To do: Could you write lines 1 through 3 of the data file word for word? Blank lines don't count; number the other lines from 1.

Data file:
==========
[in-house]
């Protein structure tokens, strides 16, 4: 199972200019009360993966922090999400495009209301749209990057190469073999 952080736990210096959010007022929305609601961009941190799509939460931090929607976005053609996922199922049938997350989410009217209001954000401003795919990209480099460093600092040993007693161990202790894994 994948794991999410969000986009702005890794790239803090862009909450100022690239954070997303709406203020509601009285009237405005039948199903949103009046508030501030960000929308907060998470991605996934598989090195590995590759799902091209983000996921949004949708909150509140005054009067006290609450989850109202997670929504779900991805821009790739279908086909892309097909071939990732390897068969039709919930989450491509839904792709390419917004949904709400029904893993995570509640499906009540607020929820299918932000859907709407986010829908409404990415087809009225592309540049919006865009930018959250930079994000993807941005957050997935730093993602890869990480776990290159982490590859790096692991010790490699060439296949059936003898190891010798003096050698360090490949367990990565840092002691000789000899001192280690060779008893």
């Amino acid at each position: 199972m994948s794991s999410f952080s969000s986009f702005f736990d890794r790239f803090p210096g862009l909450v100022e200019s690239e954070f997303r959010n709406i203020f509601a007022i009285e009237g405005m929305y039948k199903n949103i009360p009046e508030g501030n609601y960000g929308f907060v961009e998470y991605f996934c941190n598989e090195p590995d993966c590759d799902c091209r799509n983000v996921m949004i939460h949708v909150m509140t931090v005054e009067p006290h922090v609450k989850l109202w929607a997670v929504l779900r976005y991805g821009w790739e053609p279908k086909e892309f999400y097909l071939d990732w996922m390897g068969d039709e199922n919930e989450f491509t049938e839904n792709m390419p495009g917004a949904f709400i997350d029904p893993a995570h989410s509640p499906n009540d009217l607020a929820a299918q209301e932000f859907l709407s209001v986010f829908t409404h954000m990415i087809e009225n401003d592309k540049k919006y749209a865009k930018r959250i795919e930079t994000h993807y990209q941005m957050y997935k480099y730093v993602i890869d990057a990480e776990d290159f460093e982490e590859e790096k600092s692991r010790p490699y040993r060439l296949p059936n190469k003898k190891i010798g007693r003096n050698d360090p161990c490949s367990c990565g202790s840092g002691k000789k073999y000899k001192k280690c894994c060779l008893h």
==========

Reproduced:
[in-house]
């Protein structure tokens, strides 16, 4: 199972200019009360993966922090999400495009209301749209990057190469073999 952080736990210096959010007022929305609601961009941190799509939460931090929607976005053609996922199922049938997350989410009217209001954000401003795919990209480099460093600092040993007693161990202790894994 994948794991999410969000986009702005890794790239803090862009909450100022690239954070997303709406203020509601009285009237405005039948199903949103009046508030501030960000929308907060998470991605996934598989090195590995590759799902091209983000996921949004949708909150509140005054009067006290609450989850109202997670929504779900991805821009790739279908086909892309097909071939990732390897068969039709919930989450491509839904792709390419917004949904709400029904893993995570509640499906009540607020929820299918932000859907709407986010829908409404990415087809009225592309540049919006865009930018959250930079994000993807941005957050997935730093993602890869990480776990290159982490590859790096692991010790490699060439296949059936003898190891010798003096050698360090490949367990990565840092002691000789000899001192280690060779008893």
């Amino acid at each position: 199972m994948s794991s999410f952080s969000s986009f702005f736990d890794r790239f803090p210096g862009l909450v100022e200019s690239e954070f997303r959010n709406i203020f509601a007022i009285e009237g405005m929305y039948k199903n949103i009360p009046e508030g501030n609601y960000g929308f907060v961009e998470y991605f996934c941190n598989e090195p590995d993966c590759d799902c091209r799509n983000v996921m949004i939460h949708v909150m509140t931090v005054e009067p006290h922090v609450k989850l109202w929607a997670v929504l779900r976005y991805g821009w790739e053609p279908k086909e892309f999400y097909l071939d990732w996922m390897g068969d039709e199922n919930e989450f491509t049938e839904n792709m390419p495009g917004a949904f709400i997350d029904p893993a995570h989410s509640p499906n009540d009217l607020a929820a299918q209301e932000f859907l709407s209001v986010f829908t409404h954000m990415i087809e009225n401003d592309k540049k919006y749209a865009k930018r959250i795919e930079t994000h993807y990209q941005m957050y997935k480099y730093v993602i890869d990057a990480e776990d290159f460093e982490e590859e790096k600092s692991r010790p490699y040993r060439l296949p059936n190469k003898k190891i010798g007693r003096n050698d360090p161990c490949s367990c990565g202790s840092g002691k000789k073999y000899k001192k280690c894994c060779l008893h």